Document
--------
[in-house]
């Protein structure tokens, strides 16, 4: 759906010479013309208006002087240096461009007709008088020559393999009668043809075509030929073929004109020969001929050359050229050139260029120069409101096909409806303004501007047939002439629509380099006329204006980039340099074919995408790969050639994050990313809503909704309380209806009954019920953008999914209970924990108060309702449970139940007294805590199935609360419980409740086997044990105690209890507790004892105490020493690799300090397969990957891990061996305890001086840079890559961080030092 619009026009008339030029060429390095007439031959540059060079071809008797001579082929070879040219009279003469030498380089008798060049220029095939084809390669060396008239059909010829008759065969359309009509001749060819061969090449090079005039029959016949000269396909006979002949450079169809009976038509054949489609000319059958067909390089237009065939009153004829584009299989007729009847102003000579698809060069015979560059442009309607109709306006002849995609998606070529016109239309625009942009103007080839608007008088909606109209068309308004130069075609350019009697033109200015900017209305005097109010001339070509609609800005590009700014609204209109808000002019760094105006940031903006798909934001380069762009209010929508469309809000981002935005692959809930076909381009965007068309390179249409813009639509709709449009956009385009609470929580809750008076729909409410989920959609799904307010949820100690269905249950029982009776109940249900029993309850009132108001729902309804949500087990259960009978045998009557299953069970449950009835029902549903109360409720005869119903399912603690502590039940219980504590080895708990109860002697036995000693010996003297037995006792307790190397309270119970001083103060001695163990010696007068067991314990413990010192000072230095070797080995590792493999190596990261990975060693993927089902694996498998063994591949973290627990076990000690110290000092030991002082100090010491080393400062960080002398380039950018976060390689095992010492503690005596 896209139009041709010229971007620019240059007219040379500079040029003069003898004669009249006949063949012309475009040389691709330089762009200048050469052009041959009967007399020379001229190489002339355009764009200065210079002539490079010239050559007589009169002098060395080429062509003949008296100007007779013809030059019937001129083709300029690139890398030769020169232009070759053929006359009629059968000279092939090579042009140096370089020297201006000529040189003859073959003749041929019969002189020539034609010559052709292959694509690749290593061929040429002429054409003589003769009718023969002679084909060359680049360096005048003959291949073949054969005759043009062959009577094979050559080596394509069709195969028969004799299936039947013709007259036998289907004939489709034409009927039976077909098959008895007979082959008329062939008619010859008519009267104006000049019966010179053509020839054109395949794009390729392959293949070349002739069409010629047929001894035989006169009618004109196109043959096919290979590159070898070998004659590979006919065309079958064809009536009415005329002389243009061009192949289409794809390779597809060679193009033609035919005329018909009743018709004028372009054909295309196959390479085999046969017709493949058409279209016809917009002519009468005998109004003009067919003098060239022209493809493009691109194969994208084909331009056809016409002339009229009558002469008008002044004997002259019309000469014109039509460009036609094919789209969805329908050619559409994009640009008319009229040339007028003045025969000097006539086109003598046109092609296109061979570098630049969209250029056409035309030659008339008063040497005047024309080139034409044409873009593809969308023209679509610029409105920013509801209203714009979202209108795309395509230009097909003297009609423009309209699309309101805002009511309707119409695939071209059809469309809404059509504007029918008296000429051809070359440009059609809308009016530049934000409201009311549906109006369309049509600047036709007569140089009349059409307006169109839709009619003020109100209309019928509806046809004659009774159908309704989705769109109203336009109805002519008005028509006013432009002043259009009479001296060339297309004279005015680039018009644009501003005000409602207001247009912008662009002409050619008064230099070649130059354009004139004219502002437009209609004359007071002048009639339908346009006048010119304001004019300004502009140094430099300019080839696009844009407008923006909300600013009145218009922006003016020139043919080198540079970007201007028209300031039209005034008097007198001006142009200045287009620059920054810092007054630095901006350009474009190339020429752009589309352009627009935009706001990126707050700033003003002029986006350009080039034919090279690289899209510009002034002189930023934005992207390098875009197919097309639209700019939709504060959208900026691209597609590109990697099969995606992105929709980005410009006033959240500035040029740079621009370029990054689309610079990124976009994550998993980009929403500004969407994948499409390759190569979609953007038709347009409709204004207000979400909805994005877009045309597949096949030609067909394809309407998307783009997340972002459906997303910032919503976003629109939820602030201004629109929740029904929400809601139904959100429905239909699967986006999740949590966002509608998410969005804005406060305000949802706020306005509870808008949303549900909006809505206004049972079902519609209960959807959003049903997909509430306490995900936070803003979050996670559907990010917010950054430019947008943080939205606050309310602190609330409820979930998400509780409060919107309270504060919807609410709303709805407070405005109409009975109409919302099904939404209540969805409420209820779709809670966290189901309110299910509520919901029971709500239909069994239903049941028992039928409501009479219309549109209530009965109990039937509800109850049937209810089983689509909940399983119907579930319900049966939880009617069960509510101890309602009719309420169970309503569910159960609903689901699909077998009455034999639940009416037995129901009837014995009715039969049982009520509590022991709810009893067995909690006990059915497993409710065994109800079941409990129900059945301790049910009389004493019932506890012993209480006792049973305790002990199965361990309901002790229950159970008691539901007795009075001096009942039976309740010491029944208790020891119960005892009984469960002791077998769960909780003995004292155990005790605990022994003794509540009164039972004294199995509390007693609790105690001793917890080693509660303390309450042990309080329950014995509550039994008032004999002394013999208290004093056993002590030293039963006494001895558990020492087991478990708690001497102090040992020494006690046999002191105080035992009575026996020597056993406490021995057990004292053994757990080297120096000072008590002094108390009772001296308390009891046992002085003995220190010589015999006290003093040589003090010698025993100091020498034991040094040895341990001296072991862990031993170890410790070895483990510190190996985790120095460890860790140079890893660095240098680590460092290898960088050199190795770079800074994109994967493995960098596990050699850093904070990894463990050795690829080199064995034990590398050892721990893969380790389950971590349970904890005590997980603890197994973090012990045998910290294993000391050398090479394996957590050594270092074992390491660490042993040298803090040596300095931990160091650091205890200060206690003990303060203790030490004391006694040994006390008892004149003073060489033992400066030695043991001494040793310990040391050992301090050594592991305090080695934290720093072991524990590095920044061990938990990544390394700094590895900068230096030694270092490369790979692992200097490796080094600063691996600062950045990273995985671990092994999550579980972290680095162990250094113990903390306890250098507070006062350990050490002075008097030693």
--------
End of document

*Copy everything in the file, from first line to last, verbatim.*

[in-house]
């Protein structure tokens, strides 16, 4: 759906010479013309208006002087240096461009007709008088020559393999009668043809075509030929073929004109020969001929050359050229050139260029120069409101096909409806303004501007047939002439629509380099006329204006980039340099074919995408790969050639994050990313809503909704309380209806009954019920953008999914209970924990108060309702449970139940007294805590199935609360419980409740086997044990105690209890507790004892105490020493690799300090397969990957891990061996305890001086840079890559961080030092 619009026009008339030029060429390095007439031959540059060079071809008797001579082929070879040219009279003469030498380089008798060049220029095939084809390669060396008239059909010829008759065969359309009509001749060819061969090449090079005039029959016949000269396909006979002949450079169809009976038509054949489609000319059958067909390089237009065939009153004829584009299989007729009847102003000579698809060069015979560059442009309607109709306006002849995609998606070529016109239309625009942009103007080839608007008088909606109209068309308004130069075609350019009697033109200015900017209305005097109010001339070509609609800005590009700014609204209109808000002019760094105006940031903006798909934001380069762009209010929508469309809000981002935005692959809930076909381009965007068309390179249409813009639509709709449009956009385009609470929580809750008076729909409410989920959609799904307010949820100690269905249950029982009776109940249900029993309850009132108001729902309804949500087990259960009978045998009557299953069970449950009835029902549903109360409720005869119903399912603690502590039940219980504590080895708990109860002697036995000693010996003297037995006792307790190397309270119970001083103060001695163990010696007068067991314990413990010192000072230095070797080995590792493999190596990261990975060693993927089902694996498998063994591949973290627990076990000690110290000092030991002082100090010491080393400062960080002398380039950018976060390689095992010492503690005596 896209139009041709010229971007620019240059007219040379500079040029003069003898004669009249006949063949012309475009040389691709330089762009200048050469052009041959009967007399020379001229190489002339355009764009200065210079002539490079010239050559007589009169002098060395080429062509003949008296100007007779013809030059019937001129083709300029690139890398030769020169232009070759053929006359009629059968000279092939090579042009140096370089020297201006000529040189003859073959003749041929019969002189020539034609010559052709292959694509690749290593061929040429002429054409003589003769009718023969002679084909060359680049360096005048003959291949073949054969005759043009062959009577094979050559080596394509069709195969028969004799299936039947013709007259036998289907004939489709034409009927039976077909098959008895007979082959008329062939008619010859008519009267104006000049019966010179053509020839054109395949794009390729392959293949070349002739069409010629047929001894035989006169009618004109196109043959096919290979590159070898070998004659590979006919065309079958064809009536009415005329002389243009061009192949289409794809390779597809060679193009033609035919005329018909009743018709004028372009054909295309196959390479085999046969017709493949058409279209016809917009002519009468005998109004003009067919003098060239022209493809493009691109194969994208084909331009056809016409002339009229009558002469008008002044004997002259019309000469014109039509460009036609094919789209969805329908050619559409994009640009008319009229040339007028003045025969000097006539086109003598046109092609296109061979570098630049969209250029056409035309030659008339008063040497005047024309080139034409044409873009593809969308023209679509610029409105920013509801209203714009979202209108795309395509230009097909003297009609423009309209699309309101805002009511309707119409695939071209059809469309809404059509504007029918008296000429051809070359440009059609809308009016530049934000409201009311549906109006369309049509600047036709007569140089009349059409307006169109839709009619003020109100209309019928509806046809004659009774159908309704989705769109109203336009109805002519008005028509006013432009002043259009009479001296060339297309004279005015680039018009644009501003005000409602207001247009912008662009002409050619008064230099070649130059354009004139004219502002437009209609004359007071002048009639339908346009006048010119304001004019300004502009140094430099300019080839696009844009407008923006909300600013009145218009922006003016020139043919080198540079970007201007028209300031039209005034008097007198001006142009200045287009620059920054810092007054630095901006350009474009190339020429752009589309352009627009935009706001990126707050700033003003002029986006350009080039034919090279690289899209510009002034002189930023934005992207390098875009197919097309639209700019939709504060959208900026691209597609590109990697099969995606992105929709980005410009006033959240500035040029740079621009370029990054689309610079990124976009994550998993980009929403500004969407994948499409390759190569979609953007038709347009409709204004207000979400909805994005877009045309597949096949030609067909394809309407998307783009997340972002459906997303910032919503976003629109939820602030201004629109929740029904929400809601139904959100429905239909699967986006999740949590966002509608998410969005804005406060305000949802706020306005509870808008949303549900909006809505206004049972079902519609209960959807959003049903997909509430306490995900936070803003979050996670559907990010917010950054430019947008943080939205606050309310602190609330409820979930998400509780409060919107309270504060919807609410709303709805407070405005109409009975109409919302099904939404209540969805409420209820779709809670966290189901309110299910509520919901029971709500239909069994239903049941028992039928409501009479219309549109209530009965109990039937509800109850049937209810089983689509909940399983119907579930319900049966939880009617069960509510101890309602009719309420169970309503569910159960609903689901699909077998009455034999639940009416037995129901009837014995009715039969049982009520509590022991709810009893067995909690006990059915497993409710065994109800079941409990129900059945301790049910009389004493019932506890012993209480006792049973305790002990199965361990309901002790229950159970008691539901007795009075001096009942039976309740010491029944208790020891119960005892009984469960002791077998769960909780003995004292155990005790605990022994003794509540009164039972004294199995509390007693609790105690001793917890080693509660303390309450042990309080329950014995509550039994008032004999002394013999208290004093056993002590030293039963006494001895558990020492087991478990708690001497102090040992020494006690046999002191105080035992009575026996020597056993406490021995057990004292053994757990080297120096000072008590002094108390009772001296308390009891046992002085003995220190010589015999006290003093040589003090010698025993100091020498034991040094040895341990001296072991862990031993170890410790070895483990510190190996985790120095460890860790140079890893660095240098680590460092290898960088050199190795770079800074994109994967493995960098596990050699850093904070990894463990050795690829080199064995034990590398050892721990893969380790389950971590349970904890005590997980603890197994973090012990045998910290294993000391050398090479394996957590050594270092074992390491660490042993040298803090040596300095931990160091650091205890200060206690003990303060203790030490004391006694040994006390008892004149003073060489033992400066030695043991001494040793310990040391050992301090050594592991305090080695934290720093072991524990590095920044061990938990990544390394700094590895900068230096030694270092490369790979692992200097490796080094600063691996600062950045990273995985671990092994999550579980972290680095162990250094113990903390306890250098507070006062350990050490002075008097030693």